Rapid advancements in the world of “additive manufacturing” and 3D printing have opened up incredible possibilities for businesses, small and large. Bringing manufacturing in-house, smaller businesses can not only print their own product prototypes, but in some cases even take on the larger runs of finished product manufacturing — ready for the final consumer. As for larger enterprises, AM can provide improved manufacturing methods, making them more efficient, reducing waste and being able to handle more advanced production runs.
This gives companies a lot of control in their manufacturing process, and can have some significant benefits to the bottom line.
Why additive manufacturing?
Additive manufacturing (AM) refers to the technology and process of creating 3D objects layer by layer. Materials like plastic, metal, concrete and even biological tissues can be used to create a final product — almost anything you can dream of creating. More broadly, AM includes technologies like 3D printing, rapid prototyping (RP) and direct digital manufacturing (DDM), and requires computers with 3D modeling software, machine equipment and one or more of those layering materials.
Leading manufacturers in the aerospace, healthcare and manufacturing industries are forging new paths and seeing serious benefits by adopting AM. These industries are continually looking for ways to improve customer value through better products, while also cutting costs. In the right situation, these companies see the potential to meet or exceed direct costs from traditional manufacturing.
Advancements in AM increasingly enable companies to produce more complex and customized parts in a way that traditional manufacturing may not be able to produce. In Manitoba, organizations like North Forge Technology Exchange offer access to fabrication labs, allowing people a chance to get their hands dirty and try out some of the new manufacturing tech in the space.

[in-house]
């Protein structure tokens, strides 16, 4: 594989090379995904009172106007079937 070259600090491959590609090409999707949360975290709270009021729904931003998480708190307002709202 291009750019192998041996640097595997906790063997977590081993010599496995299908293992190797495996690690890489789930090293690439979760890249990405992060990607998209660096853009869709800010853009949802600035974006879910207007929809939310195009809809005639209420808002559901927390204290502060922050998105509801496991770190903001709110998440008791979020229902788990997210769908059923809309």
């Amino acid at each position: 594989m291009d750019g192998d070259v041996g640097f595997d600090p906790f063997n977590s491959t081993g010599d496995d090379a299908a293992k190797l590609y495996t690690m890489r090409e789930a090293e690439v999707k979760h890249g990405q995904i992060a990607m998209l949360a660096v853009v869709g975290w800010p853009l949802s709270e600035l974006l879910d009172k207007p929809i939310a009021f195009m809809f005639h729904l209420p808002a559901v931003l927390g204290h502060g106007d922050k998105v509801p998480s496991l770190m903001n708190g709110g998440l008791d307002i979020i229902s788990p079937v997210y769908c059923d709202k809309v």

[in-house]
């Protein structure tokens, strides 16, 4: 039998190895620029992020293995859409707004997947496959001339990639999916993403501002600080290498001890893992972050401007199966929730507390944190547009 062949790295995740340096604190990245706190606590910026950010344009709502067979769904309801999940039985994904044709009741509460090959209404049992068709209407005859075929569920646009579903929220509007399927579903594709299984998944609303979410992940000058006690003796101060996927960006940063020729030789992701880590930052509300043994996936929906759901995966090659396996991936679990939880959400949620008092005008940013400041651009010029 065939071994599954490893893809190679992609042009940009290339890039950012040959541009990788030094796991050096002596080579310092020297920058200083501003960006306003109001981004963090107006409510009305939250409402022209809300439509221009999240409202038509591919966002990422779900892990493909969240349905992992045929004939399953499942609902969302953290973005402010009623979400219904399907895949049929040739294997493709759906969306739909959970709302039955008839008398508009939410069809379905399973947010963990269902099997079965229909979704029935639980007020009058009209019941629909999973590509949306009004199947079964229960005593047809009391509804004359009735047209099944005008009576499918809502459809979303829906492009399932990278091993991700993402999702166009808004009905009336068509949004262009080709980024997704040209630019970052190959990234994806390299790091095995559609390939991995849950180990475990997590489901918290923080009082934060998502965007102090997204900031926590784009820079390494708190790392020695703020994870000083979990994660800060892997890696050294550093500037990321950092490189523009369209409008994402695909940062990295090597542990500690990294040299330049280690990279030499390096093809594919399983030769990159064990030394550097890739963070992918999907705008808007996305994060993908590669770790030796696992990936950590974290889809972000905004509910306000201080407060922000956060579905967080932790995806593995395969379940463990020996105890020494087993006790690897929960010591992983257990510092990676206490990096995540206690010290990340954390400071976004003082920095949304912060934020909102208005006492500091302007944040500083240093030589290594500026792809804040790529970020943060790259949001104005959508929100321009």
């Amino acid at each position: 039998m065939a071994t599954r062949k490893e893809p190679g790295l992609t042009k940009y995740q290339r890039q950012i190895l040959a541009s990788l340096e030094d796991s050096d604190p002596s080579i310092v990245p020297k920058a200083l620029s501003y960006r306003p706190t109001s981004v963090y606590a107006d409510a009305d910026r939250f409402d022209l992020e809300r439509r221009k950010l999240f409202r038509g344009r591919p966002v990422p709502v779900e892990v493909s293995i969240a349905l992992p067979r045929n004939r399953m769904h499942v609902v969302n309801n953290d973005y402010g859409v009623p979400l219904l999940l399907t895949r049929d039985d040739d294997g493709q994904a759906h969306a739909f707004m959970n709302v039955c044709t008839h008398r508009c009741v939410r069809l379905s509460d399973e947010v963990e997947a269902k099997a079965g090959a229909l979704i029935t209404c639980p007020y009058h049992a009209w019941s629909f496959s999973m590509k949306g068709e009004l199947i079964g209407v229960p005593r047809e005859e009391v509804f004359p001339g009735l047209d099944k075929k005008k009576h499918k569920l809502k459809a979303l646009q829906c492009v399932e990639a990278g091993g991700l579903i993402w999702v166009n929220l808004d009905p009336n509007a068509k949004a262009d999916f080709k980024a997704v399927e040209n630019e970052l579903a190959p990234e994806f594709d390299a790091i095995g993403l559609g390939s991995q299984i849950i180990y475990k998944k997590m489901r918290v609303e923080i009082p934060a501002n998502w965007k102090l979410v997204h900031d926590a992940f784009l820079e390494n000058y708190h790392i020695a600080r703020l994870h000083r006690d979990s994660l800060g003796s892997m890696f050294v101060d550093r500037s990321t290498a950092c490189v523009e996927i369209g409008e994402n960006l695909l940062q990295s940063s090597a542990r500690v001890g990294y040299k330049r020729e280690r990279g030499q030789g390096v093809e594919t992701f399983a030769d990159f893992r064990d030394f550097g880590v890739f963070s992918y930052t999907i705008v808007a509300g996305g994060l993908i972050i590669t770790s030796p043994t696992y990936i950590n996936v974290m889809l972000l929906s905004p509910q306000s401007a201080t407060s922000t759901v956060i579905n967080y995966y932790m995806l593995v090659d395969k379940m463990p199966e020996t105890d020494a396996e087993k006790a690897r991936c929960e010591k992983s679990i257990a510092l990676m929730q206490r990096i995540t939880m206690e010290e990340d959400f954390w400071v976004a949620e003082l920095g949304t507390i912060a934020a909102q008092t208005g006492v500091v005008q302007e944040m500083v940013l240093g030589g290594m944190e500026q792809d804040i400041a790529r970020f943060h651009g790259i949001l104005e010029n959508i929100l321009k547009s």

As AM is offering companies of all sizes an opportunity to innovate, there are a few areas to help evaluate your own business case for the new technology. Of course, cost is a major consideration when selecting the right manufacturing method, but there are also trade-offs between the size of production, speed to market, quality and other considerations.
Cost and volume
According to research from Loughborough University, AM can compete with traditional manufacturing and injection molding (IM) methods when levels of production are up to 14,000 parts. That gives your manufacturing a lot of leeway, especially with relatively small production runs. However, that’s not to say that AM can’t handle higher production runs. Further analysis demonstrates the economic benefits of AM production for small electrical components in runs up to 121,000 pieces.
In the past, most direct cost comparisons were between IM and the production of relatively small plastic parts. Now, direct cost comparisons are being shown between AM and traditional manufacturing methods — and they consistently point to key differentiators.